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Health minister’s advisers urge more research into mysteries of long Covid

Up to a third of Covid-19 patients with mild symptoms experience long Covid, says the ministerial advisory committee. File photo.
Up to a third of Covid-19 patients with mild symptoms experience long Covid, says the ministerial advisory committee. File photo.
Image: 123rf/ georgeeb22

The health minister’s Covid-19 advisory committee has made its first recommendations about long Covid, at the same time admitting there are more questions than answers about the condition.

In a memo to minister Joe Phaahla dated May 27, committee heads Koleka Mlisana and Marian Jacobs said a study of adults hospitalised with Covid-19 found more than two-thirds reported an incomplete recovery three months after their acute illness.

Long Covid symptoms had also been detected in up to a third of patients who had mild  infections.

“While most symptoms appear to abate over time, the natural history of the condition is not yet known,” they said.

“The impact of long Covid on quality of life can be severe, with significant limitations to social and occupational functioning. These have been found to have a substantial negative impact on quality of life, ability to work and carry out daily activities.

“On average, individuals experiencing long Covid function at 59% of their pre-Covid abilities, and more than 20% of individuals are unable to return to work. Poor quality of life is associated with prior ICU admission and fatigue.”

Risk factors for long Covid include advancing age, female sex, pre-existing comorbidities (including obesity, hypertension, diabetes mellitus and asthma), and immunodeficiency (including HIV and cancer).


Fatigue, breathlessness, cognitive difficulties, muscle and joint pain, headache, persistent cough, chest pain, anxiety, depression and sleep disturbance are common symptoms of long Covid, according to the ministerial advisory committee

However, Mlisana and Jacobs said: “There are presently no registered or evidence-based therapeutic interventions available for treatment of long Covid. There is no widely accepted definition for the condition in children.”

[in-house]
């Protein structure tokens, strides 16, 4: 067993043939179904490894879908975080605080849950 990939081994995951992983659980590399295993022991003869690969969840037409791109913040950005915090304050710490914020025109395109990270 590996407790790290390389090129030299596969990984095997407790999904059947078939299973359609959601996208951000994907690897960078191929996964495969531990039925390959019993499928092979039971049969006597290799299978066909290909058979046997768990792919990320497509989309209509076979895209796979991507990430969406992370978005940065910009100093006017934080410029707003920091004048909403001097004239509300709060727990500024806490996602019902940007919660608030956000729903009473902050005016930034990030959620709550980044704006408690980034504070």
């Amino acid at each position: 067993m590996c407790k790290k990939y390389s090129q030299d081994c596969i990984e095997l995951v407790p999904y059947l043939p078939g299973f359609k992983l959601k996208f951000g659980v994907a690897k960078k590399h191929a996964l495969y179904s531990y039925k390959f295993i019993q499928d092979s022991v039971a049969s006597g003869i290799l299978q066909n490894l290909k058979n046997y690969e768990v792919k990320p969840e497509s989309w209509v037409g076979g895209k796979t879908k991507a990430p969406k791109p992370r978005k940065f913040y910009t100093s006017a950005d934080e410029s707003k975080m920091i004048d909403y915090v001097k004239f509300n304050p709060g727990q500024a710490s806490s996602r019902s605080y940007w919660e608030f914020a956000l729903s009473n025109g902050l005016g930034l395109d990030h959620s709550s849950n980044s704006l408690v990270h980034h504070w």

In the absence of evidence-based clinical guidelines or treatments, the advisory committee recommended a battery of tests doctors can use to diagnose long Covid and said: “Treatment strategies should be guided by the individual clinical presentation, and aimed at ameliorating symptoms until more directed therapies are available.

“Identification and optimisation of the management of existing comorbidities, new comorbidities and complications of acute Covid-19 are important goals in the management of patients with long Covid.”

The experts encouraged patients with long Covid to be vaccinated and to join clinical research programmes “to permit the generation of local data and provide access to emerging therapies”.

Establishing multi-disciplinary specialist clinics (or clinics with the potential for specialist interdisciplinary collaboration/referral) will be needed for the assessment and management of complex cases on a referral basis. Regional clinical experts should be identified to lead such efforts.”

The committee also suggested long Covid should be recognised as a medical condition by the health department, which should lead the effort to develop evidence-based clinical guidelines for the condition.

“The National Institute for Communicable Diseases should be requested to establish a surveillance system to establish the incidence and prevalence of long Covid,” it said.

The experts also said:

  • the health department should prepare courses on long Covid for doctors;
  • the College of Medicine should be approached to consider a diploma in the management of Covid and long Covid; and
  • the SA Medical Research Council should be asked to issue a call for proposals looking at the epidemiology, pathophysiology, diagnosis and management of long Covid.


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